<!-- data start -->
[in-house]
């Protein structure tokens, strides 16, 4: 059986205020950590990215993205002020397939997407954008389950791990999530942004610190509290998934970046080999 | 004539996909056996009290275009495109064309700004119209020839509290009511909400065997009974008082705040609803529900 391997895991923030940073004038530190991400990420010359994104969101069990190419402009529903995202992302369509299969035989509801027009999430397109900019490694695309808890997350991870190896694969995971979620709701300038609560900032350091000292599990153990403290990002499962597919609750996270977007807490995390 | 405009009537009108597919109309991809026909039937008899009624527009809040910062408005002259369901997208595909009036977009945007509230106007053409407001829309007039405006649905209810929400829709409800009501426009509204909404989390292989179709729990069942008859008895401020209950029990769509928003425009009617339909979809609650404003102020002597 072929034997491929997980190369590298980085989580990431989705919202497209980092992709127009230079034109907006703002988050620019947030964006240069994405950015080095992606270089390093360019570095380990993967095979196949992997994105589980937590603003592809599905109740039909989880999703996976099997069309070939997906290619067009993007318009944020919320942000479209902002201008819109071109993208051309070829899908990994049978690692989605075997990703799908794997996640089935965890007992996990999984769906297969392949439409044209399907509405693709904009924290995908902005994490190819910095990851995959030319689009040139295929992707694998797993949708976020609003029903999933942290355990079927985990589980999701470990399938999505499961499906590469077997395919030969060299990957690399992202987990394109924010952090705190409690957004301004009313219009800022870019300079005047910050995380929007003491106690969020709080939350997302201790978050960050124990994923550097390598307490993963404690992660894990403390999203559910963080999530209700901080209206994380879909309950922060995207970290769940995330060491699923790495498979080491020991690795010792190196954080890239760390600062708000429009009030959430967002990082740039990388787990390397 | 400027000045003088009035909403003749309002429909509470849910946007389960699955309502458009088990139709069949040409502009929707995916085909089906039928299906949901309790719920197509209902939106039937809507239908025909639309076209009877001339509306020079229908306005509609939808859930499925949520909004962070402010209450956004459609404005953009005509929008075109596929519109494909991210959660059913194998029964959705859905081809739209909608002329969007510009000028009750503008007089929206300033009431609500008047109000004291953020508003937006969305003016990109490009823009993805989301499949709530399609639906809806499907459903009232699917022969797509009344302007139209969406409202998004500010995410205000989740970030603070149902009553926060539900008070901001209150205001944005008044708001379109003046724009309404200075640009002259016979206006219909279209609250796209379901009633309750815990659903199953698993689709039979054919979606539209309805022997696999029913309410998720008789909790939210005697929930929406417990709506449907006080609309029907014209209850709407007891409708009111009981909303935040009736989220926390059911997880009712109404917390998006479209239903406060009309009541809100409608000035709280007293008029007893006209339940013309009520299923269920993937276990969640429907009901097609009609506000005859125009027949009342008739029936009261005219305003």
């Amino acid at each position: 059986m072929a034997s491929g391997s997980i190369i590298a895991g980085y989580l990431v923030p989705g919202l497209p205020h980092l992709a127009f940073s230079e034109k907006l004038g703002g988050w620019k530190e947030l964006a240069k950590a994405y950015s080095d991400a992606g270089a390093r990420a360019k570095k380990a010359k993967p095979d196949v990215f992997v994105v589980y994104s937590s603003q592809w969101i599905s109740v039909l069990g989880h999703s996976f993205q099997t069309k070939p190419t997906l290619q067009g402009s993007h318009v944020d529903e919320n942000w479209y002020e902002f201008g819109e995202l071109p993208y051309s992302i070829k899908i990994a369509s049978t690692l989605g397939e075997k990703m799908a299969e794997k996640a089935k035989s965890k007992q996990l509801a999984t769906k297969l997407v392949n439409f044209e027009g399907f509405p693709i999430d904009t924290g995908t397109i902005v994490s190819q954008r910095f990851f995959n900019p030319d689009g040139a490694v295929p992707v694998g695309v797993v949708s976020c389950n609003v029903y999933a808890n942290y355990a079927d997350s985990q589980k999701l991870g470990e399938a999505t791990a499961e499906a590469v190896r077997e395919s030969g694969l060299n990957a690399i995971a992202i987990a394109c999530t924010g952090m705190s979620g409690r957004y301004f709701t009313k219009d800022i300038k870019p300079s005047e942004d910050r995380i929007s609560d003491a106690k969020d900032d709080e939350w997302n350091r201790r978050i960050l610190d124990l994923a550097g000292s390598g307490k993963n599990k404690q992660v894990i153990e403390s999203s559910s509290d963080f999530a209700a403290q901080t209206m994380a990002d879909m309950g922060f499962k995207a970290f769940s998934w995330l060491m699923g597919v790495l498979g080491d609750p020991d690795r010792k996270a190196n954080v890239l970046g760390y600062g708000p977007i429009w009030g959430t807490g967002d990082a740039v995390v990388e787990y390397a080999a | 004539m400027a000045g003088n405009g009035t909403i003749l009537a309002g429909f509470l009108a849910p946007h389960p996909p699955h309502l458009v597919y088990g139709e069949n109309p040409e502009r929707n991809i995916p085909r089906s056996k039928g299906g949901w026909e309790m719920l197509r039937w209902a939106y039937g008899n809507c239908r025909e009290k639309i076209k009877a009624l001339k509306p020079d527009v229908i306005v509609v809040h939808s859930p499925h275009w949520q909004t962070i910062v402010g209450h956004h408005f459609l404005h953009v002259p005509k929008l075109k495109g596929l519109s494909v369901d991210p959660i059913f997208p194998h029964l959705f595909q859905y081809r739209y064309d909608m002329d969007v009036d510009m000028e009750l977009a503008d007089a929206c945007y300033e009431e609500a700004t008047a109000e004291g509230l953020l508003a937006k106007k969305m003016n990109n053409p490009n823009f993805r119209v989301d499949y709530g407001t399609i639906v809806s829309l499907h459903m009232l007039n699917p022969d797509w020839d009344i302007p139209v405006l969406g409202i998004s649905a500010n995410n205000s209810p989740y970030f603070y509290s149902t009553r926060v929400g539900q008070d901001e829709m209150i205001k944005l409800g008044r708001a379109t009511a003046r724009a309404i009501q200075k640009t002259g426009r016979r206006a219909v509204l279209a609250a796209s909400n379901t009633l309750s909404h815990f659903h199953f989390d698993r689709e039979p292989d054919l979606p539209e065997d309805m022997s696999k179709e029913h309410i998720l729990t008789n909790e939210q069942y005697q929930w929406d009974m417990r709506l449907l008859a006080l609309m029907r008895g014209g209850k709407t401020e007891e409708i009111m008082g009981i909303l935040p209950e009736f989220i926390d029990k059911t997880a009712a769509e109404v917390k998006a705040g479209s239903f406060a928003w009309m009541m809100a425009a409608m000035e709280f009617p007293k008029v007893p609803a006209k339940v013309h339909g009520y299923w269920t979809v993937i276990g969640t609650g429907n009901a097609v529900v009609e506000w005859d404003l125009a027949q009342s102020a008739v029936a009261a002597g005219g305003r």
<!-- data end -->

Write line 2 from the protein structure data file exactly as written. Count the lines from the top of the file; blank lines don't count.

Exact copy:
């Protein structure tokens, strides 16, 4: 059986205020950590990215993205002020397939997407954008389950791990999530942004610190509290998934970046080999 | 004539996909056996009290275009495109064309700004119209020839509290009511909400065997009974008082705040609803529900 391997895991923030940073004038530190991400990420010359994104969101069990190419402009529903995202992302369509299969035989509801027009999430397109900019490694695309808890997350991870190896694969995971979620709701300038609560900032350091000292599990153990403290990002499962597919609750996270977007807490995390 | 405009009537009108597919109309991809026909039937008899009624527009809040910062408005002259369901997208595909009036977009945007509230106007053409407001829309007039405006649905209810929400829709409800009501426009509204909404989390292989179709729990069942008859008895401020209950029990769509928003425009009617339909979809609650404003102020002597 072929034997491929997980190369590298980085989580990431989705919202497209980092992709127009230079034109907006703002988050620019947030964006240069994405950015080095992606270089390093360019570095380990993967095979196949992997994105589980937590603003592809599905109740039909989880999703996976099997069309070939997906290619067009993007318009944020919320942000479209902002201008819109071109993208051309070829899908990994049978690692989605075997990703799908794997996640089935965890007992996990999984769906297969392949439409044209399907509405693709904009924290995908902005994490190819910095990851995959030319689009040139295929992707694998797993949708976020609003029903999933942290355990079927985990589980999701470990399938999505499961499906590469077997395919030969060299990957690399992202987990394109924010952090705190409690957004301004009313219009800022870019300079005047910050995380929007003491106690969020709080939350997302201790978050960050124990994923550097390598307490993963404690992660894990403390999203559910963080999530209700901080209206994380879909309950922060995207970290769940995330060491699923790495498979080491020991690795010792190196954080890239760390600062708000429009009030959430967002990082740039990388787990390397 | 400027000045003088009035909403003749309002429909509470849910946007389960699955309502458009088990139709069949040409502009929707995916085909089906039928299906949901309790719920197509209902939106039937809507239908025909639309076209009877001339509306020079229908306005509609939808859930499925949520909004962070402010209450956004459609404005953009005509929008075109596929519109494909991210959660059913194998029964959705859905081809739209909608002329969007510009000028009750503008007089929206300033009431609500008047109000004291953020508003937006969305003016990109490009823009993805989301499949709530399609639906809806499907459903009232699917022969797509009344302007139209969406409202998004500010995410205000989740970030603070149902009553926060539900008070901001209150205001944005008044708001379109003046724009309404200075640009002259016979206006219909279209609250796209379901009633309750815990659903199953698993689709039979054919979606539209309805022997696999029913309410998720008789909790939210005697929930929406417990709506449907006080609309029907014209209850709407007891409708009111009981909303935040009736989220926390059911997880009712109404917390998006479209239903406060009309009541809100409608000035709280007293008029007893006209339940013309009520299923269920993937276990969640429907009901097609009609506000005859125009027949009342008739029936009261005219305003």